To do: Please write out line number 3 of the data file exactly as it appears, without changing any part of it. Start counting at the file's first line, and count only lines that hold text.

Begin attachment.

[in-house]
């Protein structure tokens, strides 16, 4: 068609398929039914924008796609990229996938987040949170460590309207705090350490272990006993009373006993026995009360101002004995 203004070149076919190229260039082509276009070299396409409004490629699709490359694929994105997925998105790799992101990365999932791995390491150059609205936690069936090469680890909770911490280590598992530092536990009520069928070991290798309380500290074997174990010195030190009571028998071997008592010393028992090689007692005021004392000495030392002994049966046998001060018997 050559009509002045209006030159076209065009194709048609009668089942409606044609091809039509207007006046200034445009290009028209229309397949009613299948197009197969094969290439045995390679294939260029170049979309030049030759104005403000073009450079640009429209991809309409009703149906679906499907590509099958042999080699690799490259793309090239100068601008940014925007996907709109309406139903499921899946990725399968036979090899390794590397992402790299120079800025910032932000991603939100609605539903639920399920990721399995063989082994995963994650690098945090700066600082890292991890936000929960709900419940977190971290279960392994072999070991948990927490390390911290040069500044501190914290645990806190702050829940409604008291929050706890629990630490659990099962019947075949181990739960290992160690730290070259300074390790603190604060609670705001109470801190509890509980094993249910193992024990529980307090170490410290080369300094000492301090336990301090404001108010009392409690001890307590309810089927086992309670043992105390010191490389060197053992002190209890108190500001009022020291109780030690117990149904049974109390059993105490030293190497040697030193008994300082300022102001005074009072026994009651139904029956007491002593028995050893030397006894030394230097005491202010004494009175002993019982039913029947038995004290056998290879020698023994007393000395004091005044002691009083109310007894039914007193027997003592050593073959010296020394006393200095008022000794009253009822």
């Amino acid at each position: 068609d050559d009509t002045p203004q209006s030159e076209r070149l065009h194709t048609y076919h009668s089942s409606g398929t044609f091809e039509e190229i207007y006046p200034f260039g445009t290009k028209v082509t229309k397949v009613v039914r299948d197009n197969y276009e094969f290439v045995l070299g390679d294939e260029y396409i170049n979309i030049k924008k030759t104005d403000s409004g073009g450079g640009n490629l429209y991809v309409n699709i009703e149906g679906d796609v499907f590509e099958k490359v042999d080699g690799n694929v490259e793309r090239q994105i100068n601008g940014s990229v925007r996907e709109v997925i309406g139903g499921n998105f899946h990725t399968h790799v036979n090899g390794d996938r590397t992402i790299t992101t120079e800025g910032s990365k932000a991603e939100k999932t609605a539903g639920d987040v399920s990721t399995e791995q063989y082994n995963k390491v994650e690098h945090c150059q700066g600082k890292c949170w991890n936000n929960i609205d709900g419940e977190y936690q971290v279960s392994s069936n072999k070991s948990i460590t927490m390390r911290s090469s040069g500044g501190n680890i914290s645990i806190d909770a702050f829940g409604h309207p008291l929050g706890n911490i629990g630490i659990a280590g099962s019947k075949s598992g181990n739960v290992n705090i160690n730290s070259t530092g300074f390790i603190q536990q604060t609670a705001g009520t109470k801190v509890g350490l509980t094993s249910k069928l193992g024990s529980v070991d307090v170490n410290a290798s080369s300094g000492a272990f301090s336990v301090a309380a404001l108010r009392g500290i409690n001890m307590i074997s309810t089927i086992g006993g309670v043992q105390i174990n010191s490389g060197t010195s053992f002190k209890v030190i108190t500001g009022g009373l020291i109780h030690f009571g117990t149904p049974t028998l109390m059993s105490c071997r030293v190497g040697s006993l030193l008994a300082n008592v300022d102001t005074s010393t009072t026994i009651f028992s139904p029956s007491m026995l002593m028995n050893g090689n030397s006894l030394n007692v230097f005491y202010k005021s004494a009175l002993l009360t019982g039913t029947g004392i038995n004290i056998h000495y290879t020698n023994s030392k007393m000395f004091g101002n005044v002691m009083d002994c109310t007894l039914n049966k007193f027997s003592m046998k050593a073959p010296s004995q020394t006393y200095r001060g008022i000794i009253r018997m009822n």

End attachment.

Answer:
């Amino acid at each position: 068609d050559d009509t002045p203004q209006s030159e076209r070149l065009h194709t048609y076919h009668s089942s409606g398929t044609f091809e039509e190229i207007y006046p200034f260039g445009t290009k028209v082509t229309k397949v009613v039914r299948d197009n197969y276009e094969f290439v045995l070299g390679d294939e260029y396409i170049n979309i030049k924008k030759t104005d403000s409004g073009g450079g640009n490629l429209y991809v309409n699709i009703e149906g679906d796609v499907f590509e099958k490359v042999d080699g690799n694929v490259e793309r090239q994105i100068n601008g940014s990229v925007r996907e709109v997925i309406g139903g499921n998105f899946h990725t399968h790799v036979n090899g390794d996938r590397t992402i790299t992101t120079e800025g910032s990365k932000a991603e939100k999932t609605a539903g639920d987040v399920s990721t399995e791995q063989y082994n995963k390491v994650e690098h945090c150059q700066g600082k890292c949170w991890n936000n929960i609205d709900g419940e977190y936690q971290v279960s392994s069936n072999k070991s948990i460590t927490m390390r911290s090469s040069g500044g501190n680890i914290s645990i806190d909770a702050f829940g409604h309207p008291l929050g706890n911490i629990g630490i659990a280590g099962s019947k075949s598992g181990n739960v290992n705090i160690n730290s070259t530092g300074f390790i603190q536990q604060t609670a705001g009520t109470k801190v509890g350490l509980t094993s249910k069928l193992g024990s529980v070991d307090v170490n410290a290798s080369s300094g000492a272990f301090s336990v301090a309380a404001l108010r009392g500290i409690n001890m307590i074997s309810t089927i086992g006993g309670v043992q105390i174990n010191s490389g060197t010195s053992f002190k209890v030190i108190t500001g009022g009373l020291i109780h030690f009571g117990t149904p049974t028998l109390m059993s105490c071997r030293v190497g040697s006993l030193l008994a300082n008592v300022d102001t005074s010393t009072t026994i009651f028992s139904p029956s007491m026995l002593m028995n050893g090689n030397s006894l030394n007692v230097f005491y202010k005021s004494a009175l002993l009360t019982g039913t029947g004392i038995n004290i056998h000495y290879t020698n023994s030392k007393m000395f004091g101002n005044v002691m009083d002994c109310t007894l039914n049966k007193f027997s003592m046998k050593a073959p010296s004995q020394t006393y200095r001060g008022i000794i009253r018997m009822n």